Gotcha: Forgetting new

Most functions are called without using the keyword new in JavaScript, so it’s easy to forget. If you call a function made like the above Person without new, the value of this will be set to undefined, and this.name will throw an error.

Workaround: Not using a constructor function

Luckily, it’s actually easier to just not use new or constructor functions at all.

function createPerson(name) {
  function speak() {
    return "I am " + name;
  return {
    name: name,
    speak: speak,

var anika = createPerson("Anika");
anika.speak(); // "Hello, I am Anika"

Notice how we didn’t use this or new, so we avoid several kinds of errors for consumers of our person API.

Alternatively, we can just avoid methods all together and make a simple module that operates on plain data (such as that returned from JSON APIs):

var Person = {
  create: function (name) {
    return {
      name: name,
  speak: function (p) {
    return "I am " + p.name;

var anika = Person.create("Anika");
Person.speak(anika); // "Hello, I am Anika"

Non-strict mode

When not in strict mode, this behaves a little differently. If you pass a non-object value as this, it is converted to an object. If the value is a number, string, or boolean, it’s converted to a wrapped object version. If it’s null or undefined, it’s converted to the global object (known as window or global). This makes constructor functions even more dangerous, as forgetting to use new can make them accidentally set properties on the global object (i.e. set global variables).

Note that it doesn’t matter if your code uses strict mode, it matters if the function you’re calling was written using strict mode. And because it’s opt-in, most code doesn’t use it.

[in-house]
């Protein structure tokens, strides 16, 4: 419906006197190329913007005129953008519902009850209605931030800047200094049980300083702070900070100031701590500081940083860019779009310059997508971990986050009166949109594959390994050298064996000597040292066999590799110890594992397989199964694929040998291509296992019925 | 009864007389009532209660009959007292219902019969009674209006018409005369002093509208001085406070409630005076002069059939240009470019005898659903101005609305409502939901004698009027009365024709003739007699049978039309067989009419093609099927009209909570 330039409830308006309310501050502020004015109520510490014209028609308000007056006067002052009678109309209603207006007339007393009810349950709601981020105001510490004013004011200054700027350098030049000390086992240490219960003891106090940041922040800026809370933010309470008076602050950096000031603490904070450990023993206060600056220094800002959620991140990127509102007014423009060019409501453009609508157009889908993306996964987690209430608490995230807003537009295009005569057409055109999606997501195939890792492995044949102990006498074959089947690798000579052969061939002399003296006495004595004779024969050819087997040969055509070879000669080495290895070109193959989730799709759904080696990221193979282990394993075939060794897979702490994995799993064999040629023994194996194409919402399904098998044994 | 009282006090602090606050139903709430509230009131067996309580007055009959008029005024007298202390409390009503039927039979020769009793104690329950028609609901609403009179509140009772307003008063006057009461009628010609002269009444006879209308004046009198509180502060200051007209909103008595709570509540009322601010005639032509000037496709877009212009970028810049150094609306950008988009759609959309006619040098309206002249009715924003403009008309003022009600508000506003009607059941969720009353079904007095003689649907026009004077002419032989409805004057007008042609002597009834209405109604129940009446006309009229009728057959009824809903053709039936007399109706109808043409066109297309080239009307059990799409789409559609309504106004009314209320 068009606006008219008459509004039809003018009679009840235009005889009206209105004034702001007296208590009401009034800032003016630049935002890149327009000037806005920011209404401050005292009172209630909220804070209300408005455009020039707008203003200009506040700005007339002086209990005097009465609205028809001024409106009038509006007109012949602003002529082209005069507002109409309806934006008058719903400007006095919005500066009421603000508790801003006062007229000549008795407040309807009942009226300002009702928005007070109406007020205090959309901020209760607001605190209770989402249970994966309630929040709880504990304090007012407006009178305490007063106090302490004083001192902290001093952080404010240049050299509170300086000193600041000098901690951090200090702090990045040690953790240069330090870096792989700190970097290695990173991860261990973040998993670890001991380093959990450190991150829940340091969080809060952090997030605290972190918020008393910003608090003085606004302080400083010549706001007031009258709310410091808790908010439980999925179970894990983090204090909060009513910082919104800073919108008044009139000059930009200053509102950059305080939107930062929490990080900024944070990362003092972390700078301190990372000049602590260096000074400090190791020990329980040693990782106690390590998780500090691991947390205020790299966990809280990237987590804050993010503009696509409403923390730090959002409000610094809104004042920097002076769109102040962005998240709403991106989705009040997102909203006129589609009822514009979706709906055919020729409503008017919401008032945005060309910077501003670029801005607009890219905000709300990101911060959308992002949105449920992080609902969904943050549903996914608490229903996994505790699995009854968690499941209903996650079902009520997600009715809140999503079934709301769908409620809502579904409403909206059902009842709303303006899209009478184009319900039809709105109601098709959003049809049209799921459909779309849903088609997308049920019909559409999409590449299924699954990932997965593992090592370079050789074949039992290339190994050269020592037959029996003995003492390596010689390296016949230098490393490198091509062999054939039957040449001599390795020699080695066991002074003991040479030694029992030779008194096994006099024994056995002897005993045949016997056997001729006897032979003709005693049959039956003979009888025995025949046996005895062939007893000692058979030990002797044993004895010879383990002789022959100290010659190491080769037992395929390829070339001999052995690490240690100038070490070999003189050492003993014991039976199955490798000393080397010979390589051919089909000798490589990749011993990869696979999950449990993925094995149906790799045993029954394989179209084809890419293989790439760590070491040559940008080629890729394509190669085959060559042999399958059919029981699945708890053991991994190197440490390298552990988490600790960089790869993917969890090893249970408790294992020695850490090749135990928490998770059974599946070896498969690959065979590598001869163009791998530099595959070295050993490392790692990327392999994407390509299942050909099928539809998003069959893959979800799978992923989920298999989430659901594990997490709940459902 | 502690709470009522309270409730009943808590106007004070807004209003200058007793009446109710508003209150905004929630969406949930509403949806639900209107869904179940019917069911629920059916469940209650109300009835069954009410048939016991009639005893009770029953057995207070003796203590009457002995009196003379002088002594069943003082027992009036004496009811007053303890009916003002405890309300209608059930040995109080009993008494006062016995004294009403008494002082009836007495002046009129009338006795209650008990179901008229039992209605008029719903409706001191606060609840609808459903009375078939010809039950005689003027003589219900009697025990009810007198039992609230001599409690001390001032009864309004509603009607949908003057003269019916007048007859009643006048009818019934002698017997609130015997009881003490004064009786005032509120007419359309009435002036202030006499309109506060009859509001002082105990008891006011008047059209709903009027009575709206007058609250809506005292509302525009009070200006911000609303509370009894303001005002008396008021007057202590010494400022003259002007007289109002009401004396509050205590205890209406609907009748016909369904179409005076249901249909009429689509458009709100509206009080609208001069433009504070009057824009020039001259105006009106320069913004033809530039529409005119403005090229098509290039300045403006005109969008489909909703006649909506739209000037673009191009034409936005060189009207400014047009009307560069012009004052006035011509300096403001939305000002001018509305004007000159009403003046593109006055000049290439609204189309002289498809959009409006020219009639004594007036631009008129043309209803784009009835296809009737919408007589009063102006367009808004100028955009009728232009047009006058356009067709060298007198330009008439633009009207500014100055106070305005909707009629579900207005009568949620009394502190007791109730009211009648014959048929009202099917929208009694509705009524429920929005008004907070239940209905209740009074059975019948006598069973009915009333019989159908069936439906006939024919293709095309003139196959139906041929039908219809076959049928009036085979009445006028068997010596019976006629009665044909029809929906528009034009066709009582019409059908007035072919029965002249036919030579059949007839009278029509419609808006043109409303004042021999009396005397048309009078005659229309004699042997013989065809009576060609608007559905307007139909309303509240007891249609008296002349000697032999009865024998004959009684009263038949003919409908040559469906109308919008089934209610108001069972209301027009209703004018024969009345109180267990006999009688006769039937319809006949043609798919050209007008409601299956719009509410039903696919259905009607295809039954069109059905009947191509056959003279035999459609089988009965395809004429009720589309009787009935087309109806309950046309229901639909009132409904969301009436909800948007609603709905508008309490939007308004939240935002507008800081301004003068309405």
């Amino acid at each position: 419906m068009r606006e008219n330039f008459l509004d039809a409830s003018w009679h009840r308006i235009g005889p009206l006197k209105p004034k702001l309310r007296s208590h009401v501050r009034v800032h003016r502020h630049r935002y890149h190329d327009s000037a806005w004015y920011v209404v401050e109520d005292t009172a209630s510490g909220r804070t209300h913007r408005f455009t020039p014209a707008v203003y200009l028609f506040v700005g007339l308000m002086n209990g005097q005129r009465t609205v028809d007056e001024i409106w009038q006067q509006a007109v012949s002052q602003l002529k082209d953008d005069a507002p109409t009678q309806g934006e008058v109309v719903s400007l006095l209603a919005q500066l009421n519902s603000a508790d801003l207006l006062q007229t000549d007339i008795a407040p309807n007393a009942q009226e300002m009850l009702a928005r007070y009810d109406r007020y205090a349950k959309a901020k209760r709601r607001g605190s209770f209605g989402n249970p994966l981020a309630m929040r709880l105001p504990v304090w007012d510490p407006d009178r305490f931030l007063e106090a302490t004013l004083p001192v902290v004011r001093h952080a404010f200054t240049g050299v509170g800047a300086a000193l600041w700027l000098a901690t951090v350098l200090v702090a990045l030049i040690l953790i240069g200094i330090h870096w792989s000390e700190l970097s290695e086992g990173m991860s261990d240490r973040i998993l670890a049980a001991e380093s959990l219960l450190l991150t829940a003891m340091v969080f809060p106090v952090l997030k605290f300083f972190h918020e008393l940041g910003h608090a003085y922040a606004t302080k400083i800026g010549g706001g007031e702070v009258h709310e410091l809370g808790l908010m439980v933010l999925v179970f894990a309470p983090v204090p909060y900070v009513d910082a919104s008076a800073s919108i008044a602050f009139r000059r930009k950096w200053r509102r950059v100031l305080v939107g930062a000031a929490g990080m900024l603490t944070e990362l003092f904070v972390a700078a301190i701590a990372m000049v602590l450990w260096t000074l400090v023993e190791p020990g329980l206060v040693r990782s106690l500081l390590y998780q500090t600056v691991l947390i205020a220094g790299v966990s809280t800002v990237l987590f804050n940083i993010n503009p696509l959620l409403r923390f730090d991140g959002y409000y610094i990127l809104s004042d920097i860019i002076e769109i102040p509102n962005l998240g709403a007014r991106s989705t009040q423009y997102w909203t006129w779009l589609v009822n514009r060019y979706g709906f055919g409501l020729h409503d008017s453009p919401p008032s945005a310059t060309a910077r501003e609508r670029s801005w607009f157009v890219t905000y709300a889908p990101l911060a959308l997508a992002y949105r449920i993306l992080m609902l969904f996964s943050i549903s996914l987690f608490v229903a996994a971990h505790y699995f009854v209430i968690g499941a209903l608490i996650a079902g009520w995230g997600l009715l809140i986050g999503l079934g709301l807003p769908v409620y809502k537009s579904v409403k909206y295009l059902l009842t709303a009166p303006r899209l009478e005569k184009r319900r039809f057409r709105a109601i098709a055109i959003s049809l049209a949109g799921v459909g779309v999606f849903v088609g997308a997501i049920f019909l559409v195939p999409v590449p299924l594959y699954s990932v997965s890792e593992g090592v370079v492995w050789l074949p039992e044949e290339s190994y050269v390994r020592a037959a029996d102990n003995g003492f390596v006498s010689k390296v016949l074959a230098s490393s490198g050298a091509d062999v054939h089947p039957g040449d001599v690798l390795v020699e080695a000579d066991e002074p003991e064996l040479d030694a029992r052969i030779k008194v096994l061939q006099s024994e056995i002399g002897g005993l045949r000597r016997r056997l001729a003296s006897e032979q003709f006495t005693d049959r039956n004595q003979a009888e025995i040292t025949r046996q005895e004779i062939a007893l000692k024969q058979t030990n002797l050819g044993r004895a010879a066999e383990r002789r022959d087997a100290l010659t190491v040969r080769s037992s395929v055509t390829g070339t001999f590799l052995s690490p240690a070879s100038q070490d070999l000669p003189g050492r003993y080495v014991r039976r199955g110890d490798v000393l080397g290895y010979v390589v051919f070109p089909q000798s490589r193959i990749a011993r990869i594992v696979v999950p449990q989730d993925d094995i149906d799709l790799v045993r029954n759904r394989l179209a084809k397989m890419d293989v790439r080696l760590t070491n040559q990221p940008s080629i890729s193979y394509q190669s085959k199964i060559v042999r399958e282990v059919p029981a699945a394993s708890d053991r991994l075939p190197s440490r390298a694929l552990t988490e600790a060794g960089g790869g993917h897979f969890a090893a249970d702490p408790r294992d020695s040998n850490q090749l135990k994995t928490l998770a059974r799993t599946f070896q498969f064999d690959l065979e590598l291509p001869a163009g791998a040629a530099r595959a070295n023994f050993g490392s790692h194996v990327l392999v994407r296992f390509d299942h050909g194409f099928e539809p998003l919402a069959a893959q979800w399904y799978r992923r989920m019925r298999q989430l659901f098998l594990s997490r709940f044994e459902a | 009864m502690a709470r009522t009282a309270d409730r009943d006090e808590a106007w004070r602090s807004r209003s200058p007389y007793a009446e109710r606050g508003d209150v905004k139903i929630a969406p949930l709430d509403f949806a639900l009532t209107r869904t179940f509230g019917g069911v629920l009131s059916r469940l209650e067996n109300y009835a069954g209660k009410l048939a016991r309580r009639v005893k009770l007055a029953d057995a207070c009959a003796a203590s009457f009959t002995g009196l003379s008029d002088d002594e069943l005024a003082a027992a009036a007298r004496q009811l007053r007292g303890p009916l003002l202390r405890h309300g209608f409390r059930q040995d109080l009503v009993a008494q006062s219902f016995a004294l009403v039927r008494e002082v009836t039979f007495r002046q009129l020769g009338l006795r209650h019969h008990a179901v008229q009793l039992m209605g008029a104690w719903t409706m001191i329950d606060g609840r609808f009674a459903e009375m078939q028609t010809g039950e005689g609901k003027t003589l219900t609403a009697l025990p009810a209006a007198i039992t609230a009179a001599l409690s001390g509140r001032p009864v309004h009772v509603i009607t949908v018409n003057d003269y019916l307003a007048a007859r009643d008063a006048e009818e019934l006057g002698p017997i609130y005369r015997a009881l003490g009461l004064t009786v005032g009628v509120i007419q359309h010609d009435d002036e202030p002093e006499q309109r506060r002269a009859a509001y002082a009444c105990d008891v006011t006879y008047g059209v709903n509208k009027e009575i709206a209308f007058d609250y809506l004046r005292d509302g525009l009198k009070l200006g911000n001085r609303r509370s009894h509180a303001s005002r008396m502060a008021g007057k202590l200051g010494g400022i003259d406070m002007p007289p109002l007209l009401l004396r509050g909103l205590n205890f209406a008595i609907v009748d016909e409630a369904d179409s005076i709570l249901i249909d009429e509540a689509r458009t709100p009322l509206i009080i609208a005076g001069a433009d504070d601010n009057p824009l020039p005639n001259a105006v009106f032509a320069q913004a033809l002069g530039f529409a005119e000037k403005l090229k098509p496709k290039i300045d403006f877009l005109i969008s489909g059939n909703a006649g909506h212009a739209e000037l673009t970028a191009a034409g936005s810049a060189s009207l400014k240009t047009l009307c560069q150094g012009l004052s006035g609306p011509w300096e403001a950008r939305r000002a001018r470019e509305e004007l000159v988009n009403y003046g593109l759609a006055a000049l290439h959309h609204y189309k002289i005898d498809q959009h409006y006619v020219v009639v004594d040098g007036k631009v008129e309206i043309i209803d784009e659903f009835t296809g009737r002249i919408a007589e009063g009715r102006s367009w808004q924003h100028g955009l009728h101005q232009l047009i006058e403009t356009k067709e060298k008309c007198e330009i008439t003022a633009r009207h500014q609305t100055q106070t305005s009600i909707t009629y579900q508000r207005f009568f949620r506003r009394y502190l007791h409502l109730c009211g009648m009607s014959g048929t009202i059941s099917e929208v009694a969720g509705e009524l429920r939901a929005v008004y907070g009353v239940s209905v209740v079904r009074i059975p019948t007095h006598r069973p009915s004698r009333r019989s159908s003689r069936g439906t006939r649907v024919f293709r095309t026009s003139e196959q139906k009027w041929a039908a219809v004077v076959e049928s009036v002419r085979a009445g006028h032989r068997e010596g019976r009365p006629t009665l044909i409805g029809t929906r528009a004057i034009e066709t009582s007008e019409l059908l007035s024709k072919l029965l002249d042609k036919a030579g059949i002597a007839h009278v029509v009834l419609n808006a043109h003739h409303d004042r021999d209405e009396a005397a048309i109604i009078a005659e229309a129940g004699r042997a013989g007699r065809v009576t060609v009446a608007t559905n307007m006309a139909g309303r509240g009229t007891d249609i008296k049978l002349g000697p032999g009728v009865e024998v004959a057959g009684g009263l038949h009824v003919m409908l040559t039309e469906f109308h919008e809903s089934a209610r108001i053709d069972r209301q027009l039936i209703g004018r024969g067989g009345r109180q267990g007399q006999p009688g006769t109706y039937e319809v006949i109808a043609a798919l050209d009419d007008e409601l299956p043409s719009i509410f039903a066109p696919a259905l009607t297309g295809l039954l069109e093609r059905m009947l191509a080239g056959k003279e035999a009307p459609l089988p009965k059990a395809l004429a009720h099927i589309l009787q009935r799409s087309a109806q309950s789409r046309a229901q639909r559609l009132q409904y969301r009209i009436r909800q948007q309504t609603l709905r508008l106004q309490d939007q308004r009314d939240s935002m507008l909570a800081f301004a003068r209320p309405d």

Other considerations

My primary concerns with code are correctness and readability. There are performance benefits in most JavaScript engines to using particular patterns along with this and new, but that is simply not as important to me as avoiding all of its potential problems. If you are making a video game in JavaScript, this performance difference might matter, but it’s likely not your bottleneck in any other kind of application.

And if you’re thinking about prototypal inheritance, it’s equally awkward whether you use new or not, but not featured in this article for brevity.

Some say avoiding this and new is not idiomatic JavaScript. I think generally those kind of comments just mean “I don’t like it”, but in this case it’s just plain wrong. Consider document.createElement("div") or $("div.foo"), both plain functions that hide away any internal details about new.

Safer, easier JavaScript

As you’ve seen, the behavior of this and new is nothing magical, but both both constructs are more error prone than they need to be. Luckily, JavaScript is a powerful enough language that we do not need either of those features to do object-oriented programming. Don’t let anyone shame you into thinking you’re doing JavaScript “wrong” or you’re not “harnessing the power of prototypes” if you want to write your code this way. Good luck, and have fun writing JavaScript with two dangerous tools out of your way.